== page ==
Gerard Piqué has insisted that he is proud to represent the Spanish national team, despite accusations to the contrary in the Spanish media.
According to Marca, the Spanish sports daily, the Barcelona and Spain defender penned an article for The Players' Tribune, in which he declared, "I'm extremely proud to wear the badge every four years at the World Cup."
However, the former Manchester United man also reaffirmed his controversial support for a Catalan independence referendum: "The 7.5 million people from my homeland of Catalonia have the right to vote on this question in a peaceful manner."
Piqué explained his personal dilemma, being both a proud Spanish international and a proud Catalan: "It's a tricky position for me to be in, personally, because the happiest moment of my life was winning the World Cup for Spain, but, on the other hand, being Catalan is in my blood."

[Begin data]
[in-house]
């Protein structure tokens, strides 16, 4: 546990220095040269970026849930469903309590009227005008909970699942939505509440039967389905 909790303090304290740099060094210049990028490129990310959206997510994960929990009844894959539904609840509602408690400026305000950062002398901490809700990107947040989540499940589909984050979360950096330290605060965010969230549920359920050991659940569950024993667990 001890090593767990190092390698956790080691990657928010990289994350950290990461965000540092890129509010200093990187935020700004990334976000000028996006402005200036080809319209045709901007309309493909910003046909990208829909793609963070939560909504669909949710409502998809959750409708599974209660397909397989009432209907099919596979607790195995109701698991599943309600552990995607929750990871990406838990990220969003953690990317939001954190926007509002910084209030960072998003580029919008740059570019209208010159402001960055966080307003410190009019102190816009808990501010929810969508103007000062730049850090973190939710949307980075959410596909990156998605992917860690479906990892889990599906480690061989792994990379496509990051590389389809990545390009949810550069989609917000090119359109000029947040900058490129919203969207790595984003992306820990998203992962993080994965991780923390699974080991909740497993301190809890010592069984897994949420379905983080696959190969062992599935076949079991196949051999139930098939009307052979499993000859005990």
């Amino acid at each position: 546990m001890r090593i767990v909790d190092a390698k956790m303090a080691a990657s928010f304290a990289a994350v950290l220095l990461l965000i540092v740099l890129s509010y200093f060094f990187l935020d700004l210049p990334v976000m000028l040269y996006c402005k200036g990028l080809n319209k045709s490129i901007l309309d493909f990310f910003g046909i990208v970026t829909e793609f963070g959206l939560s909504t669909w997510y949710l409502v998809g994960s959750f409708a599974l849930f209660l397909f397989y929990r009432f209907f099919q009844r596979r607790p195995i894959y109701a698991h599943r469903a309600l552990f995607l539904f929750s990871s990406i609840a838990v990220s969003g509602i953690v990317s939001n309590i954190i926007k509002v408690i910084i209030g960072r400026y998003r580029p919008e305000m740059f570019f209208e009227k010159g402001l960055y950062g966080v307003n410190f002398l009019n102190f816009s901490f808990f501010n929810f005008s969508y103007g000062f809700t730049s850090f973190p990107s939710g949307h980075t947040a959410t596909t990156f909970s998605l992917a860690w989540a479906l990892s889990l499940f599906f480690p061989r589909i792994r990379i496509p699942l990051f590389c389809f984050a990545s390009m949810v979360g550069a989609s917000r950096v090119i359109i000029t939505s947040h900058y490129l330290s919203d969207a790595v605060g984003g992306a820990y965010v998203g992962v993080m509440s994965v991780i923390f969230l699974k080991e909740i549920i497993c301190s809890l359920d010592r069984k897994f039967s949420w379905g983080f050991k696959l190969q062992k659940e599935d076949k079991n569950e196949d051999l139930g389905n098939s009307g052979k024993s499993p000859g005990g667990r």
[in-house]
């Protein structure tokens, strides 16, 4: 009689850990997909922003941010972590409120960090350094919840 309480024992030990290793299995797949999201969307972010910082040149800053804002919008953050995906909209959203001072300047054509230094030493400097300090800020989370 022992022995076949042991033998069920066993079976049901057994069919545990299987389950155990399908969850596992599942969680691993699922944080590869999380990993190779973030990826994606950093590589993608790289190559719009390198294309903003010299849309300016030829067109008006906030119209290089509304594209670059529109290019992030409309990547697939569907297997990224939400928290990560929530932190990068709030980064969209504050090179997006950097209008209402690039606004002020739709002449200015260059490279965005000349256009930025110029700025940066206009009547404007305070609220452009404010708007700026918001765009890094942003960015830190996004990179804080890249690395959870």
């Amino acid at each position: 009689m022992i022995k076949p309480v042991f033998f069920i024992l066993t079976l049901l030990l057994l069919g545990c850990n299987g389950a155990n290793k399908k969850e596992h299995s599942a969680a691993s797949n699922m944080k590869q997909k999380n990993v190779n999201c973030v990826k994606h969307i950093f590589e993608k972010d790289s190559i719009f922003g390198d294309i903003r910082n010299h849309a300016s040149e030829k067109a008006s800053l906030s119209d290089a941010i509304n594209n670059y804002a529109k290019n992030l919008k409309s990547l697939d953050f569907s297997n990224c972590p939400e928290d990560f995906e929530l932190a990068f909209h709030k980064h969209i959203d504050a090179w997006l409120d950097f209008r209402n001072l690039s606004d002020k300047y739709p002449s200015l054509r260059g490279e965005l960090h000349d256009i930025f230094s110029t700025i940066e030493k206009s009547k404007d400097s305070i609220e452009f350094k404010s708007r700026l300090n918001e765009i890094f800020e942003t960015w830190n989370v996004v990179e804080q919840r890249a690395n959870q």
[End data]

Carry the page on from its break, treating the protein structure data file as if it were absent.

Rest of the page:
Piqué was also highly critical of his treatment in the Spanish media, adding that he has never campaigned for Catalan independence: "They'll say that I'm a traitor, and that I want to tear the country apart because of my public support for the Catalan people's right to vote in the independence referendum.
"I have never even commented on how I would vote."
In spite of the hostility he has received from Spanish media and fans alike, Piqué insisted he did not regret expressing his opinions: "When 80 percent of people in Catalonia say they want the right to vote, I believe they should be heard.
"If that opinion makes my own countrymen dislike me ... well, I am perfectly tranquil with that thought."
Gerard Piqué has been capped 95 times for Spain, scoring five goals and winning both the FIFA World Cup in 2010 and the European Championship in 2012.